Dutch group plans class action suits against Volkswagen over ‘emissionsgate’
Foundation says it has potential to represent 8.5m consumers across Europe
In 2015 Volkswagen finally came clean and admitted it had sold 11m cars worldwide fitted with a secret ‘defeat device’. Photograph: Ronny Hartmann/AFP via Getty Images
A new Dutch foundation is planning to take German car giant Volkswagen Group to court over the so-called ‘Emissionsgate’ scandal following a change to the law in the Netherlands this year to allow US-style class action suits.
While Volkswagen had paid out an enormous $42 billion (€39 billion) as of October 2019 due mainly to legal proceedings in the US, Canada, Australia and South Korea – in Europe they’ve so far emerged relatively unscathed because class actions simply don’t exist in most EU countries.
Ireland is a good example of an EU country where a number of individual cases have been taken - but where progress has been slow to negligible and consumers remain frustrated.
Now, however, just as the carmaking giant – which also owns Audi, Seat, Porsche and Skoda – prepares to suspend production at its plants in European countries struggling to contain the spread of coronavirus, it’s also about to face its most serious legal challenge yet on its home turf.
What has changed is that on March 19th, 2019, a new piece of legislation neatly called the Settlement of Mass Damages Claims in Collective Actions Act completed its passage through the two houses of the Dutch parliament, becoming law on January 1st of this year.
Essentially, it means that under Article 3:305a of the Dutch Civil Code any group “with a collective interest” may now start legal proceedings aimed at protecting the similar interests of other persons - a technical description which amounts to a landmark change in the rights of European consumers.
It also means the Dutch – who consider international law to be one of their national “industries” – have stolen a march on the EU, whose Representative Actions Directive, aimed at allowing consumers to “defend their rights collectively”, was agreed by the EU Council in November but will take some time to come into effect.
Most of the international pressure for change has come as a result of Emissionsgate – also known as the Dieselgate scandal.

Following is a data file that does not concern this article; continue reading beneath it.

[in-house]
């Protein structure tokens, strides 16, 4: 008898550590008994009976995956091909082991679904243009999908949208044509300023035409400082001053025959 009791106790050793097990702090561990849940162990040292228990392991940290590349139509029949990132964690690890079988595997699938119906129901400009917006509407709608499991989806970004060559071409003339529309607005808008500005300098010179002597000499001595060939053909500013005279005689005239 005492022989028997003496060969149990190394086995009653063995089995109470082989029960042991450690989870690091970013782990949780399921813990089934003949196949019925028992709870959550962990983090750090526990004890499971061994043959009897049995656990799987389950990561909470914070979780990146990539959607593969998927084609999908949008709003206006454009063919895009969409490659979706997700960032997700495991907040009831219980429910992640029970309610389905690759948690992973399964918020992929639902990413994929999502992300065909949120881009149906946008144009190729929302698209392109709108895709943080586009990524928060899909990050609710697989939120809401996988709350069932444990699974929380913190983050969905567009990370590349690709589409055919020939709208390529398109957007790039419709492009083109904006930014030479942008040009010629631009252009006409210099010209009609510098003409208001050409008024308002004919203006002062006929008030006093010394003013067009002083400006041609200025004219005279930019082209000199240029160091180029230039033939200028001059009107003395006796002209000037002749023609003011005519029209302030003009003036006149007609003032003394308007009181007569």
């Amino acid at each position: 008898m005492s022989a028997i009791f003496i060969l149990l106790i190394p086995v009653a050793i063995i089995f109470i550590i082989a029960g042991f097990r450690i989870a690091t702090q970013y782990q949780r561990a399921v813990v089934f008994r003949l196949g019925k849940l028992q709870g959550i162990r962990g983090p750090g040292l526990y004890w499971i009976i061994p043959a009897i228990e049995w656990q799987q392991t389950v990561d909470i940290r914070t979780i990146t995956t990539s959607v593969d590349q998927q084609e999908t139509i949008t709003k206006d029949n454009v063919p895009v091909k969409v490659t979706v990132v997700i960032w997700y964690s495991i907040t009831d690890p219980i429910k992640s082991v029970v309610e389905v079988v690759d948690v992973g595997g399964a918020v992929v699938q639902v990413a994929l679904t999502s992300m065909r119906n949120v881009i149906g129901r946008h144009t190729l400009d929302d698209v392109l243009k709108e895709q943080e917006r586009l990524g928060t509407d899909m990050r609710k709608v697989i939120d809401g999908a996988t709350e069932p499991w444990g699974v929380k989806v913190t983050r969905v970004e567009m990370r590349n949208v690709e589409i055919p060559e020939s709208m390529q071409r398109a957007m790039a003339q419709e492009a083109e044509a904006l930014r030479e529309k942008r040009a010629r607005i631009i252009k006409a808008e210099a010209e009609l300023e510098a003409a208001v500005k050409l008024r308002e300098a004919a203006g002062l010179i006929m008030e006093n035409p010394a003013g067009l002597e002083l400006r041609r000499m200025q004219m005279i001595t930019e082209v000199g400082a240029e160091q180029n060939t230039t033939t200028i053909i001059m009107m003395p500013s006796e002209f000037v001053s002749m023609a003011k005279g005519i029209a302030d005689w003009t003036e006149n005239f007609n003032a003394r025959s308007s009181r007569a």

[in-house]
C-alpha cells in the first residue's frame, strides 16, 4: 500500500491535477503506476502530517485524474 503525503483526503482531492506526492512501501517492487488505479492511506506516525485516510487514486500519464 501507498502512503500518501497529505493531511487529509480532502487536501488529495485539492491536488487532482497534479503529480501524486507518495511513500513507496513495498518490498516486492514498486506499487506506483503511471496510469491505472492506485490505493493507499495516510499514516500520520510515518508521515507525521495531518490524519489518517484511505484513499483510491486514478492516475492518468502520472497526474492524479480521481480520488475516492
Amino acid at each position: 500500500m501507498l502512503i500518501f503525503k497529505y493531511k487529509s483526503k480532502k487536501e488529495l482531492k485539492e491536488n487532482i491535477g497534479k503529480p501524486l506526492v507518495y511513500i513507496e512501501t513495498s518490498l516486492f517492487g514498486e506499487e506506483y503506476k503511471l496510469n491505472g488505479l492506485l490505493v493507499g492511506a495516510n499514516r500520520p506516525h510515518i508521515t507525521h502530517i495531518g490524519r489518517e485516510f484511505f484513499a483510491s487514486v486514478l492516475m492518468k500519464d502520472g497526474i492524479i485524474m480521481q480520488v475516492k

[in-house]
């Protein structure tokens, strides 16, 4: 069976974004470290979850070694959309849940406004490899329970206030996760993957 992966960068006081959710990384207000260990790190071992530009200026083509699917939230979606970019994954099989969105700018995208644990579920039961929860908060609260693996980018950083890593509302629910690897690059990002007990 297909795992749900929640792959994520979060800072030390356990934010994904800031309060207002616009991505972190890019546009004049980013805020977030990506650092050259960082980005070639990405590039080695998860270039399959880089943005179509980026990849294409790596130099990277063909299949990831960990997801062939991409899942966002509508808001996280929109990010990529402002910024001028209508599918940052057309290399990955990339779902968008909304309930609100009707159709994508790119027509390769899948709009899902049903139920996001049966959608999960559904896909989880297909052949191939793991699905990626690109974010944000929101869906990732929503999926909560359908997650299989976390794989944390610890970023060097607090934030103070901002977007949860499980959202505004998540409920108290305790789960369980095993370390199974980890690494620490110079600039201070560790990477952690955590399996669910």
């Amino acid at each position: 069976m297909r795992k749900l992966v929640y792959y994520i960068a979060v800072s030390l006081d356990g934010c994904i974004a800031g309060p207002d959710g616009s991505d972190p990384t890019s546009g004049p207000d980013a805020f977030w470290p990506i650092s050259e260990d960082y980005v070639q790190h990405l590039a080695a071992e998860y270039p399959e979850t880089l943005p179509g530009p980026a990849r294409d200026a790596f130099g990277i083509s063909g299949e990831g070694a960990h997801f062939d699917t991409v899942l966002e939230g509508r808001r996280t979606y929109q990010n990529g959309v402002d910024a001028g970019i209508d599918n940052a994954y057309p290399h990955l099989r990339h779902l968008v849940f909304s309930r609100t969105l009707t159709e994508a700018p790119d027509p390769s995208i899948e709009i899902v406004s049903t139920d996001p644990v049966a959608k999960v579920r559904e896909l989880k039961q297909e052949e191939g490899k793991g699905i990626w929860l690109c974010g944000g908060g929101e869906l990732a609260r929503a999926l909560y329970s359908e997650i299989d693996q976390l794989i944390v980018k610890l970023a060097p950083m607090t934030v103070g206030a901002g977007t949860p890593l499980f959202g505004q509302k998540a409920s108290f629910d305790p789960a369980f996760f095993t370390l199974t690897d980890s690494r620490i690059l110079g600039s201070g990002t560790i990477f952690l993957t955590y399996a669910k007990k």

In 2015, Volkswagen, the world’s second-largest carmaker after Toyota, finally came clean and admitted it had sold 11 million cars worldwide fitted with a secret “defeat device”, which ensured they would have lower carbon dioxide (CO2) emissions during official emissions testing than in real daily driving on the road.
“Volkswagen’s actions caused tremendous harm to its customers, to the environment and to public health,” says Femke Hendriks, a lawyer and managing director of the Diesel Emissions Justice Foundation, based in Amsterdam and one of the instigators of the new class action law.
“It’s time for Volkswagen to be presented with the bill . . . And this change in Dutch law offers access to justice for millions of EU customers both within and outside the Netherlands.”
Ms Hendriks noted that as recently as February, Volkswagen had agreed to pay out a total of €830 million to 400,000 German car owners who came together under the Federation of German Consumer Organisations (VZBV), an umbrella group of consumer rights organisations.
This was significant because it was “the first time that Volkswagen has taken responsibility for its actions in Europe, though only in relation to a small proportion of its customers and for relatively small amounts of money.”
Even so, the company has so far rejected an invitation to engage with her foundation, a position which, she warned, “compels us to go all the way”.
The foundation, which is chaired by barrister and mediator Prof Andrew Goodman and which is free to join, says it has the potential to represent as many as 8.5 million consumers across Europe as part of the Dutch class action and by representing clients in other EU countries using the same expertise and resources.
By rolling out this litigation strategy across multiple EU countries, it says, “we will be able to exercise unprecedented legal and moral pressure on the car manufacturers”.
Responding to questions about the Dutch class action, Volkswagen has pledged to defend itself if and when the case comes to court.
“Our customers in the Netherlands have not suffered any loss or damage as all cars can be used in traffic and are safe”, it said in a prepared statement.
“They are still being driven by around 100,000 customers every day. All necessary certifications are valid and in place. For these reasons we see no legal basis for these complaints. This new initiative does not change that position.”
The company will be uncomfortably aware, however, that in 2017 the Dutch Consumer and Markets Authority fined Volkswagen €450,000 for “unfair commercial practices”, specifically for advertising cars as “eco-friendly” while in reality “the results of emissions tests had been manipulated by illegal software”.
Whether or not those two contrasting positions can be squared will be the key question for Dutch judges in the first courtroom test of the new class action legislation.